17 December 2009

The Curse of Christmas

Never, ever try to do your shopping in a supermarket a week before Christmas. If you do, you will seriously consider murder, suicide, or murder followed by suicide.

My local Sainsbury's have gone the whole hog this year; jolly decorations in the most festive of reds and golds; cholesterol-laden cakes at prices so low you'll be haunted by visions of starving children for weeks afterwards unless you've already succumbed to a heart-attack so severe it feels like someone's applied a jack-hammer to your chest; intrusively joyous music so aggravating that you'd rather cut your ears off, eat them, vomit them into your cupped hands and smear them on your face than listen to another nanosecond of Slade, and dead-eyed staff with red felt hats jammed onto their heads in a display of enforced jollity so pernicious that you feel it could only be topped by Hitler making the Waffen SS attach glitterballs to the ceiling in Auschwitz in a bid to raise morale amongst the Juden.

Throw several hundred dull-witted imbeciles into the mix, all pushing trolleys piled eight-feet high with shit they can't possibly need, and you've just created my own personal hell, thank you.

None of this was helped by the dawning realisation that I seem to be the only human being on the face of the planet with the vaguest understanding of 'spatial awareness'. They dawdle about in a fucking dreamworld, screeching to a halt without a single moments thought, glaring at me when I smash into the backs of their legs. Here's a handy tip - treat your shopping trolley like you would a car. Look around. Mirror, signal, manoeuvre. Don't blindly swerve about like Stevie Wonder at the dodgems with a ferret in his undercrackers, USE YOUR BASTARD EYES!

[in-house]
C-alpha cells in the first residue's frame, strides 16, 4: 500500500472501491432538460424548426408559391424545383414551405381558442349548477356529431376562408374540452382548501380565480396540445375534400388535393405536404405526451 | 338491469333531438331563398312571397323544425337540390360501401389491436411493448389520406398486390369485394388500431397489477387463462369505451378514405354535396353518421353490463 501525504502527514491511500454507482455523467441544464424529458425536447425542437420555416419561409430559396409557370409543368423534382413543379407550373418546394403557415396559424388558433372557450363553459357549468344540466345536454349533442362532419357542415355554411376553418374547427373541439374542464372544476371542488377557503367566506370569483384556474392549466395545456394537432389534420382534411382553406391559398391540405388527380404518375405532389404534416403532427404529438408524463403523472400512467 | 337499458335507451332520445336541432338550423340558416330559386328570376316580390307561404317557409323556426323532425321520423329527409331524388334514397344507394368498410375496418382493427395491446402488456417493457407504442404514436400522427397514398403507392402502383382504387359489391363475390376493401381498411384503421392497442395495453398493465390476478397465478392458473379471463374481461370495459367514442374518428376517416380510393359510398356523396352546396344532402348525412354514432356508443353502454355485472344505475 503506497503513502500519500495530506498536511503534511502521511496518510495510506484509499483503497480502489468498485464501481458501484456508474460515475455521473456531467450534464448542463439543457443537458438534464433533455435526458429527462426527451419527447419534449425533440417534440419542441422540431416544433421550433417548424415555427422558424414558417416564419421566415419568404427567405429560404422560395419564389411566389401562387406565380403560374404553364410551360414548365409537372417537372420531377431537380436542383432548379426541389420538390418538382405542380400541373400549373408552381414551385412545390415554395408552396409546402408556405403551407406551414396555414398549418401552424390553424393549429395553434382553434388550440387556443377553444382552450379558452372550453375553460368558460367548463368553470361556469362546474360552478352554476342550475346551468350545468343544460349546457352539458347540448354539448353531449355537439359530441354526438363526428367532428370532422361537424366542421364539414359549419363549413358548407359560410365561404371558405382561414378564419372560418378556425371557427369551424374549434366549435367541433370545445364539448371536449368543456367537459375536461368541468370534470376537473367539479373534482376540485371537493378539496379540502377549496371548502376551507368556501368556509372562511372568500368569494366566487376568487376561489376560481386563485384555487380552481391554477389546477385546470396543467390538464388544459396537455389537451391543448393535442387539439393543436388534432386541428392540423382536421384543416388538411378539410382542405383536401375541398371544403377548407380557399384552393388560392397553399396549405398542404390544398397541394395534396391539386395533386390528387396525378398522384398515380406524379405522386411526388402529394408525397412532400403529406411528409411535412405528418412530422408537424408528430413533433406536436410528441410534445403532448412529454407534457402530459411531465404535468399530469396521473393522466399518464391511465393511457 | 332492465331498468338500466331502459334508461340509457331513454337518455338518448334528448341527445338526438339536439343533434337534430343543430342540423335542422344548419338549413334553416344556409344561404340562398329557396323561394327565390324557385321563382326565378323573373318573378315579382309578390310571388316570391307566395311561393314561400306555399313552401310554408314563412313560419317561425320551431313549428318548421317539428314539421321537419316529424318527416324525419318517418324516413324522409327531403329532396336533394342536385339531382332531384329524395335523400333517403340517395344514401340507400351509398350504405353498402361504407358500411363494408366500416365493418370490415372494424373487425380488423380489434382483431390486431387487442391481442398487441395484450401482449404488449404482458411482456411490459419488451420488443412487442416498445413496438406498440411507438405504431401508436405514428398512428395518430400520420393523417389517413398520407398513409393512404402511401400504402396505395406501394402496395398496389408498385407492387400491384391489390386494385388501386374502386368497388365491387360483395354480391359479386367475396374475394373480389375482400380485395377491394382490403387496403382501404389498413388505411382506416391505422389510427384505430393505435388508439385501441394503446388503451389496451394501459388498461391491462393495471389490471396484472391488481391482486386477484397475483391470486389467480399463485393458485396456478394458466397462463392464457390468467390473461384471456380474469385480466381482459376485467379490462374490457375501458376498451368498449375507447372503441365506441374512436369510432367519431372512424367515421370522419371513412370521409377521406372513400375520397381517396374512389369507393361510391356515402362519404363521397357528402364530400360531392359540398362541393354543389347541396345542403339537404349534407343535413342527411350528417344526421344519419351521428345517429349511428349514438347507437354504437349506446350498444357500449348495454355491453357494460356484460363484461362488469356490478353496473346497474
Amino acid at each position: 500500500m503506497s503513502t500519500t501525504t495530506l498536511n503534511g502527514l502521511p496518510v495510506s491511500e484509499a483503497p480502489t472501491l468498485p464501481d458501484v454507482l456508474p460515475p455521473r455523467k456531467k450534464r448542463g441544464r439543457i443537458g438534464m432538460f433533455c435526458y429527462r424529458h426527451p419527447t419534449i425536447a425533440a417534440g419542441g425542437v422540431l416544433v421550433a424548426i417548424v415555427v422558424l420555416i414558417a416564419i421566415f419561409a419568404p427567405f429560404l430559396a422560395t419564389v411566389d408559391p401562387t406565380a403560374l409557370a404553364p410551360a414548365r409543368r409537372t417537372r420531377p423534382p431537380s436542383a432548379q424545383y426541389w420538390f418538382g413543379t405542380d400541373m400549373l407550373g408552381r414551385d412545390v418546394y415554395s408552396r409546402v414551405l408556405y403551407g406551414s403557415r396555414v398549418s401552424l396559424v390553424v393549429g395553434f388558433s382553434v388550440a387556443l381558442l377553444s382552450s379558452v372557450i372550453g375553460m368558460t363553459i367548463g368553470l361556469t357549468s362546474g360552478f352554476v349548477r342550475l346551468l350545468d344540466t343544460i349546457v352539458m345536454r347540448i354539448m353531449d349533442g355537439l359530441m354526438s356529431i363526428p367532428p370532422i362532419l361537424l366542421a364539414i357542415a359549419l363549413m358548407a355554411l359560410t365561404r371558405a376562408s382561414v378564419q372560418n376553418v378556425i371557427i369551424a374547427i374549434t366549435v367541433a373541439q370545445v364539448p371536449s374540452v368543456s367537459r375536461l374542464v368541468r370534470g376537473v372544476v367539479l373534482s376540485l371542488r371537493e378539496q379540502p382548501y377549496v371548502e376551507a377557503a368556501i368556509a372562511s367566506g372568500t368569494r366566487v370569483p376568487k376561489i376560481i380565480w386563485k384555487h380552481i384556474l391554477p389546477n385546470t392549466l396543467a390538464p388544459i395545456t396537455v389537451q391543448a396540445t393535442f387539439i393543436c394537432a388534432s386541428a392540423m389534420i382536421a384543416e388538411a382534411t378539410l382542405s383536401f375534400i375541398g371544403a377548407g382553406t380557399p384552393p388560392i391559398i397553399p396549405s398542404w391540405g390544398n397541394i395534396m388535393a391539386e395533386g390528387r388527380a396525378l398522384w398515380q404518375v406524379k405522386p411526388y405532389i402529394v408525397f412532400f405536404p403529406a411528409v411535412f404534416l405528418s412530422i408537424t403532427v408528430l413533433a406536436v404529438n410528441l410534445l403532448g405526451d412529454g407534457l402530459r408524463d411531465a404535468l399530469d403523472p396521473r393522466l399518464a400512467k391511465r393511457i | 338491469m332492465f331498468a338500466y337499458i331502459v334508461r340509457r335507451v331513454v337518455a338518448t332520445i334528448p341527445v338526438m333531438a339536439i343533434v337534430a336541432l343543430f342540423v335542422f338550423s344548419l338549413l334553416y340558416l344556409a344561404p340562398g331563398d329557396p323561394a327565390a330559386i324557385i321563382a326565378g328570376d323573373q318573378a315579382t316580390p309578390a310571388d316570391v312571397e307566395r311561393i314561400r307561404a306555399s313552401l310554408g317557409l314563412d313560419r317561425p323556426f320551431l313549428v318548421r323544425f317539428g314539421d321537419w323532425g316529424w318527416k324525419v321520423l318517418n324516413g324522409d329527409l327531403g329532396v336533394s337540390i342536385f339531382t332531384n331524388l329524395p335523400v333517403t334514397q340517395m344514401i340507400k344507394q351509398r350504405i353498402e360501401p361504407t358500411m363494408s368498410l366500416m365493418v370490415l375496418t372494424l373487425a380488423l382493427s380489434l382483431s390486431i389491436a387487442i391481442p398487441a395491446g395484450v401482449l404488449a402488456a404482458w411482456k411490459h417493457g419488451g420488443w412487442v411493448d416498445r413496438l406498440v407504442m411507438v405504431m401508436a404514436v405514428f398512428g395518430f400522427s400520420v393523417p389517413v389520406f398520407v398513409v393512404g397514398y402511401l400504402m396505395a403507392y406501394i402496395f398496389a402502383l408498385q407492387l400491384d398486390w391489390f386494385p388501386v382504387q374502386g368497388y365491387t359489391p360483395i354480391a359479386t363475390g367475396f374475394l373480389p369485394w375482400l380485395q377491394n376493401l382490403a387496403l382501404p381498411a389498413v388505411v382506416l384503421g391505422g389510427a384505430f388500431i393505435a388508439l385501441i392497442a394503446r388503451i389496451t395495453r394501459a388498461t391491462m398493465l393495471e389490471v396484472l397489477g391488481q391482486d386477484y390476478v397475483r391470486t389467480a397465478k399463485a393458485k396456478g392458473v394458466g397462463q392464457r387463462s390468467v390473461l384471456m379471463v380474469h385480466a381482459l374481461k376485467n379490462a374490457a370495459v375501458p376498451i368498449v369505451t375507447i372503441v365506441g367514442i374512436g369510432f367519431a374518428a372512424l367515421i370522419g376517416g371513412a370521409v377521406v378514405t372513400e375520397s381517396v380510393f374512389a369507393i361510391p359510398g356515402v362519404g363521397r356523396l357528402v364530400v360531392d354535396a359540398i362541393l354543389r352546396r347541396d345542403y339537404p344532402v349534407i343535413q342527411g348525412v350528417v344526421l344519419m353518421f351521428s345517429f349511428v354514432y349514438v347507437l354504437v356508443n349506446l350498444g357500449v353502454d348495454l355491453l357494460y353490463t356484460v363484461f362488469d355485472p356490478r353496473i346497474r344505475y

Fortunately, I was only buying a reasonably small selection of delicious breakfast items, so didn't have to stick around too long. Within ten minutes I was on my way to the tills.

Side Note: When I go to Sainsbury's, I write a list. This alone has earned me the opprobrium of certain friends who prefer instead to just browse and pick up what they fancy as the mood takes them. To me, that is insanity. If you don't have a list, how on Earth can you be sure you've purchased everything you require? Imagine wading through the river of faeces that is a supermarket in Southend only to discover when you burst through your front door, tears of hatred in your eyes, that you've neglected to pick up eggs. It doesn't bear thinking about.

Side Note 2: I also write my shopping list in order of where the items are in the supermarket. This, I will concede, is a bit mental. However, in my defence, there's nothing worse than getting all the way to other end of the store only to realise you didn't pick up the button mushrooms in aisle 1. My method is as follows:

1) Make a shopping list.
This is where you sit, gazing into space, jotting down tasty items of nommage as each one springs into your mind. "Home-made meatballs? OK, I'll need fresh beef mince, onions, Parmesan, garlic and eggs." Those items then go on the list, in the order you think of them.

2) Pick up a fresh sheet of paper and lick the end of your pencil.

3) Make a second list.
This is where you take the items from list one and put them in order of location. The fruit and veg aisle is first in the shop, so onions and garlic take pride of place at the top. The meat aisle comes next, so you write down 'minced beef x 1'. And so on.